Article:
Bitcoin Struggles to Break $47K as Fed Meeting Looms

Cryptocurrency investors may be moving to take risk off the table, with the Federal Reserve expected to accelerate withdrawal of its unprecedented monetary stimulus in the face of fast-rising inflation.

AccessTimeIconDec 14, 2021 at 4:01 p.m. UTC
Updated Dec 14, 2021 at 5:47 p.m. UTC

Lyllah Ledesma is a CoinDesk Markets reporter currently based in Europe. She holds bitcoin, ether and small amounts of other crypto assets.

Bitcoin, the world’s largest cryptocurrency by market capitalization, was lower as the market prepares for this week’s Federal Reserve monetary policy meeting, where the U.S. central bank is expected to slow down its money printer.

The two-day meeting, which starts Tuesday and concludes Wednesday, is expected to end with the Fed announcing plans to cut the pace of its $120 billion-a-month of asset purchases by $30 billion every month, or double the current rate of reduction. Some cryptocurrency traders and investors say the stimulus program has bolstered bitcoin’s allure as an inflation hedge, so a reversal of the loose-money policy might be bearish.

Bitcoin, which tends to trade in tandem with traditional markets, started December around $57,000 and is now trading around the $46,600 mark. The cryptocurrency is down over 30% from its all-time high in November.

Why is bitcoin down?

Lennard Neo, head of research at Stack Funds, attributed the cryptocurrency’s recent drop to the market uncertainty leading investors to take risk off the table. Bitcoin is seen by some investors as a risk-on asset, which generally refers to assets that have a significant degree of price volatility such as industrial metals, equities and commodities. All things being equal, tighter monetary policy would theoretically make these risk-on assets less attractive.

Investors are hesitant to buy bitcoin at current levels, according to Oanda Senior Market Analyst Edward Moya. Traders may anticipate one last major push lower for the cryptocurrency, which could see it test the $40,000 level before bulls want to aggressively buy back in, he said.

Laurent Kssis, a crypto exchange-traded fund (ETF) expert and director of CEC Capital, said he doesn’t anticipate an imminent move upwards for the cryptocurrency based on liquidations and trading volumes. He said a break above $50,000 may happen at a much slower pace than many had hoped.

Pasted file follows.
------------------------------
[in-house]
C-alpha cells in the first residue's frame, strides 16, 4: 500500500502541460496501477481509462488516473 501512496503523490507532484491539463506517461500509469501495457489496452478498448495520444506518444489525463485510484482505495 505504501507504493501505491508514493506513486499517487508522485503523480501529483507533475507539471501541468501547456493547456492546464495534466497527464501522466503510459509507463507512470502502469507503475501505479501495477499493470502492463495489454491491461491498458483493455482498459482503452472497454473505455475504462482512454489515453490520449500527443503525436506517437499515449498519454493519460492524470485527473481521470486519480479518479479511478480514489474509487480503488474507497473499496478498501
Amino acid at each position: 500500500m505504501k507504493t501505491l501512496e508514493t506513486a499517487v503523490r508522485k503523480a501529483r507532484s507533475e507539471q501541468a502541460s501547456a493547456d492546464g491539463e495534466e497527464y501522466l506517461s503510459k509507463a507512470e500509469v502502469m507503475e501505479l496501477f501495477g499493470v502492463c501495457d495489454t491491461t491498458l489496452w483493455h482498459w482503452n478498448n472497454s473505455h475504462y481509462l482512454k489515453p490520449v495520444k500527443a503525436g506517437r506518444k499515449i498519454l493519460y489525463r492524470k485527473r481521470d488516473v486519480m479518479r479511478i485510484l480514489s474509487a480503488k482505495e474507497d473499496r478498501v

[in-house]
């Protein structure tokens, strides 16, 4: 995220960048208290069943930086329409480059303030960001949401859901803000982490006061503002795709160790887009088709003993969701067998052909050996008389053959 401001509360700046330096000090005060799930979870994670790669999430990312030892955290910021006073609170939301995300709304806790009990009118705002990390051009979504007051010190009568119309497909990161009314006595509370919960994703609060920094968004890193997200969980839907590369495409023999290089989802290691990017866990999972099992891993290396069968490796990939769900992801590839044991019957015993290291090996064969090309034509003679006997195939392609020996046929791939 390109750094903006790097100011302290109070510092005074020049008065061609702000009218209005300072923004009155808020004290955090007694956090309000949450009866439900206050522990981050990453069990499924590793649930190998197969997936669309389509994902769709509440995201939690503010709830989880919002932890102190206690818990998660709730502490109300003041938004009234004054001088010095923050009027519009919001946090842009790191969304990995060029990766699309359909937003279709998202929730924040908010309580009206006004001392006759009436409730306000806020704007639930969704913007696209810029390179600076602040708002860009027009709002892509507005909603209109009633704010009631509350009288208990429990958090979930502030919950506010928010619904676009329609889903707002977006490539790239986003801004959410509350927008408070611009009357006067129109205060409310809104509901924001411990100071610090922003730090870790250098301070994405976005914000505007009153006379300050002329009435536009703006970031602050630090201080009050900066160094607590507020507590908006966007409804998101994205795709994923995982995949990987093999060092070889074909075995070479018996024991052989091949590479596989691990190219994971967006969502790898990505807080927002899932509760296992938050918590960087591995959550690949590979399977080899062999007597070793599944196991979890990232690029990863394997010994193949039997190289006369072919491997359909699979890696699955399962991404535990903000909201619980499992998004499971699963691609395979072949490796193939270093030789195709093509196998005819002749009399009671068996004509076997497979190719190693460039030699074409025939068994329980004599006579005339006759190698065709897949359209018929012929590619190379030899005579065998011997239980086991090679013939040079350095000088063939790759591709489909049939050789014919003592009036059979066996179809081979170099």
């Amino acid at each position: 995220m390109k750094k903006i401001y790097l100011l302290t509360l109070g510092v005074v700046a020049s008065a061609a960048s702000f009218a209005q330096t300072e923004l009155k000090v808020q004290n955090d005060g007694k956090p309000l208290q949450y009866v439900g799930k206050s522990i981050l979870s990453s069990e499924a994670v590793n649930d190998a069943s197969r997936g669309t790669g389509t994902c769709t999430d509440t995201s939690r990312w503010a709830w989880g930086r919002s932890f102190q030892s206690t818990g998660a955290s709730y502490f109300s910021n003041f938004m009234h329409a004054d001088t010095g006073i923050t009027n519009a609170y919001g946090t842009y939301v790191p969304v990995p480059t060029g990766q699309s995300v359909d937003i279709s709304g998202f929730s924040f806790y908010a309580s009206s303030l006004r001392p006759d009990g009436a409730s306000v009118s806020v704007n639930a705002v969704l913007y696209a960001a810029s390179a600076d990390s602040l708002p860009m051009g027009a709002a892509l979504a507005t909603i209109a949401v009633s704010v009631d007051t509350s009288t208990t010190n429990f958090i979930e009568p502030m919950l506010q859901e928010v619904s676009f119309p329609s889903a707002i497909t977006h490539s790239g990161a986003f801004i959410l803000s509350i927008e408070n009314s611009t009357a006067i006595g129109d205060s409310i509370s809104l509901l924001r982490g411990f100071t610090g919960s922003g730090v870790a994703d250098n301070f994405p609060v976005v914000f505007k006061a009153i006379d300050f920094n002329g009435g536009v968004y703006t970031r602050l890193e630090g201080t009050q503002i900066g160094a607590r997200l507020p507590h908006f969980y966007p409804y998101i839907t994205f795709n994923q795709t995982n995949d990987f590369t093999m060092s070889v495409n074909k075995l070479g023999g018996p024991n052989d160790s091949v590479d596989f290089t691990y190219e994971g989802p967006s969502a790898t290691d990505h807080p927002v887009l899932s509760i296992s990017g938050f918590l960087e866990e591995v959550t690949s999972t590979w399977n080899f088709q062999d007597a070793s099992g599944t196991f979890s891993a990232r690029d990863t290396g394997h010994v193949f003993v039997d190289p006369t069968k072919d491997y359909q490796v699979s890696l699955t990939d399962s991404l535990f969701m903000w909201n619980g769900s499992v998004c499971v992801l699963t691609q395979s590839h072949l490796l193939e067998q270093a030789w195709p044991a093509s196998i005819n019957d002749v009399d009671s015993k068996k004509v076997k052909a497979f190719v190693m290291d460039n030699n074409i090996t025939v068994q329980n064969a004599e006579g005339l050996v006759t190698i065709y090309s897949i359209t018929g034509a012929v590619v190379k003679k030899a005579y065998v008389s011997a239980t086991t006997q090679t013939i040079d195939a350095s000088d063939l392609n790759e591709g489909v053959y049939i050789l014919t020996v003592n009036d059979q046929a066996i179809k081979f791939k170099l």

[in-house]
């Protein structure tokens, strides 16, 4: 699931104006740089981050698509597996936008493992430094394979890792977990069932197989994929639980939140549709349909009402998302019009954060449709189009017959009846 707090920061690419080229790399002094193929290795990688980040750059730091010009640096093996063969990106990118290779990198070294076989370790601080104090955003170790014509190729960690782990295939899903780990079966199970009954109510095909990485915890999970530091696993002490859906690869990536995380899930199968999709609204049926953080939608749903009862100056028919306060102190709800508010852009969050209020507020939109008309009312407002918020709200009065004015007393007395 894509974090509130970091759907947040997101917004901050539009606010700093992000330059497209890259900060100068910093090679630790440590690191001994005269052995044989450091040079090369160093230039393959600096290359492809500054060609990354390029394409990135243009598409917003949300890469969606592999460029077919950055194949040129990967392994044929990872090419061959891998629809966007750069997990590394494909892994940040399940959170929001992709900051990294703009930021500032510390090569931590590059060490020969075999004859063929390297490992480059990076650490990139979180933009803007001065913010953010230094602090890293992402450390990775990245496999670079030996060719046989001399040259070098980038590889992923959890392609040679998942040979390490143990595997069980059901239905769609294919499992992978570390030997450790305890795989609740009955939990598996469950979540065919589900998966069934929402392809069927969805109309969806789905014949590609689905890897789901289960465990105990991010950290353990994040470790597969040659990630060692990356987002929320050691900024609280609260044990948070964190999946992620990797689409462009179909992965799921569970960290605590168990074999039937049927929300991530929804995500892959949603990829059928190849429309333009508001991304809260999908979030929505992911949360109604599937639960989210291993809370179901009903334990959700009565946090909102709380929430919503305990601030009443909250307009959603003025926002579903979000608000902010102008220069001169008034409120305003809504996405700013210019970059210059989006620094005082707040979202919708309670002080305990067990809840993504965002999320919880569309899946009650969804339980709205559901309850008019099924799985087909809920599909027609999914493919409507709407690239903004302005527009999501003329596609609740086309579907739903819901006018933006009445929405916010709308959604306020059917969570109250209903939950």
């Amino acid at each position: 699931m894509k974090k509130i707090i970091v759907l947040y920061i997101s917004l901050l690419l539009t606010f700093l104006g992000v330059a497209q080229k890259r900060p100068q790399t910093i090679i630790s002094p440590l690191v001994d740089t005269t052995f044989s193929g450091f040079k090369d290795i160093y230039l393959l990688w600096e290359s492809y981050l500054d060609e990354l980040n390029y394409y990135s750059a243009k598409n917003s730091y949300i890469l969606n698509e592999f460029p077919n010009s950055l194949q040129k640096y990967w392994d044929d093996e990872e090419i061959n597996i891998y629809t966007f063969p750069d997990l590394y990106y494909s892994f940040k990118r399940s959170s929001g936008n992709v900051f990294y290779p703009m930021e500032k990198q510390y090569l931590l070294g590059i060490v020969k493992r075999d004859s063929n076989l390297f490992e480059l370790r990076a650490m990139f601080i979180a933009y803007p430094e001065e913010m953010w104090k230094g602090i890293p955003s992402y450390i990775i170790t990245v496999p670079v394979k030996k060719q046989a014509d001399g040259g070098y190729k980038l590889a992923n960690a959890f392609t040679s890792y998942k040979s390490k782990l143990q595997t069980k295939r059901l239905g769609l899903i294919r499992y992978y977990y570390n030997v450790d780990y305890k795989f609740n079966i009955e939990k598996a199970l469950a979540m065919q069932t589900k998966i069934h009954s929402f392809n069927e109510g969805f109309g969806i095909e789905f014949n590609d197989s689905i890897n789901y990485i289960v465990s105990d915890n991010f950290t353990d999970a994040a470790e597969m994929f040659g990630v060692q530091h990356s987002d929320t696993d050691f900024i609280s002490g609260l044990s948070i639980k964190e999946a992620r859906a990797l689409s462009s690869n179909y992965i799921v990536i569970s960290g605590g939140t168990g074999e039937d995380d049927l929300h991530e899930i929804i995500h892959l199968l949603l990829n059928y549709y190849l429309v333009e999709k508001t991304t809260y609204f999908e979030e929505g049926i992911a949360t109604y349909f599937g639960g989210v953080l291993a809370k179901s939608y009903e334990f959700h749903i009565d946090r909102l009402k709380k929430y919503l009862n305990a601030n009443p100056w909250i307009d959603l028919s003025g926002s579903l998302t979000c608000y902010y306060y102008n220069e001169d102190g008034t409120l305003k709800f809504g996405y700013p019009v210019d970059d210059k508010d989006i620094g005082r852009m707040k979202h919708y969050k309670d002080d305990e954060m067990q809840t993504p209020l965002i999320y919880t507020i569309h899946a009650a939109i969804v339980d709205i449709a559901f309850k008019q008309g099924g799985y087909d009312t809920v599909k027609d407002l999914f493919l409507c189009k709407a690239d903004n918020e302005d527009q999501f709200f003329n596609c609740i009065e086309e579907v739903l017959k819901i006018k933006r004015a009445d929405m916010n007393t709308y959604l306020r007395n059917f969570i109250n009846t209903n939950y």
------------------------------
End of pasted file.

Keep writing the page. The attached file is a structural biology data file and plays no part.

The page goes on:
“The U.S. has woken up and bought on anticipated lower bitcoin prices, which has pushed the price up slightly but it is still under pressure,” concluded Kssis.

“There appears to be a strong feeling of uncertainty over market direction, despite strong indicators across various charts,” said Quantum Economics crypto analyst Jason Deane.

Fear and greed

Short-term sentiment and confidence levels for the cryptocurrency – check out the Fear and Greed Index – appear to be playing a stronger role than long-term fundamentals, such as all-time highs in active addresses and hash rate, according to Deane.

The Fear and Greed Index, a tool used by some investors to gauge the market, has now signaled “extreme fear” for almost one month straight.

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Fear & Greed Index (Arcane Research)

The last time the index read a prolonged fearful market sentiment was at the start of the summer in the Northern Hemisphere, when market sentiment was “fearful” for almost two months straight, according to Arcane Research’s weekly report.

“We expect the uncertainty to remain the predominant consideration for the time being until there is enough momentum to break through,” said Deane.

Ether, the second-largest cryptocurrency by market capitalization, is trading below $4,000 and is down 12% in the last seven days.

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Lyllah Ledesma is a CoinDesk Markets reporter currently based in Europe. She holds bitcoin, ether and small amounts of other crypto assets.

CoinDesk - Unknown

Lyllah Ledesma is a CoinDesk Markets reporter currently based in Europe. She holds bitcoin, ether and small amounts of other crypto assets.